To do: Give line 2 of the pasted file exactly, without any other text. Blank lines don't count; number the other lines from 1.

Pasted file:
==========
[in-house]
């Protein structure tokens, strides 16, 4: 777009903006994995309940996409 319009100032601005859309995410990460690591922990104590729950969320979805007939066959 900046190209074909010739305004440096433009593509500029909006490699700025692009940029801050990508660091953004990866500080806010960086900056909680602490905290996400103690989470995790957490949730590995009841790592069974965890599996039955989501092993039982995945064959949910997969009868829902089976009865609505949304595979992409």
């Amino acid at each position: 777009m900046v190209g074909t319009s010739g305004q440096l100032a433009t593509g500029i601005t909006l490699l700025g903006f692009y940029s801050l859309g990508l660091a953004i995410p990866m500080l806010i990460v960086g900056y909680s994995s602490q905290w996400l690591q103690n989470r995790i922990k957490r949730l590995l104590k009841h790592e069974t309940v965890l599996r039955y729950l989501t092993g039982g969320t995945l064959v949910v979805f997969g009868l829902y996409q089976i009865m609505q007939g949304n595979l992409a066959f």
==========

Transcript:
């Protein structure tokens, strides 16, 4: 777009903006994995309940996409 319009100032601005859309995410990460690591922990104590729950969320979805007939066959 900046190209074909010739305004440096433009593509500029909006490699700025692009940029801050990508660091953004990866500080806010960086900056909680602490905290996400103690989470995790957490949730590995009841790592069974965890599996039955989501092993039982995945064959949910997969009868829902089976009865609505949304595979992409």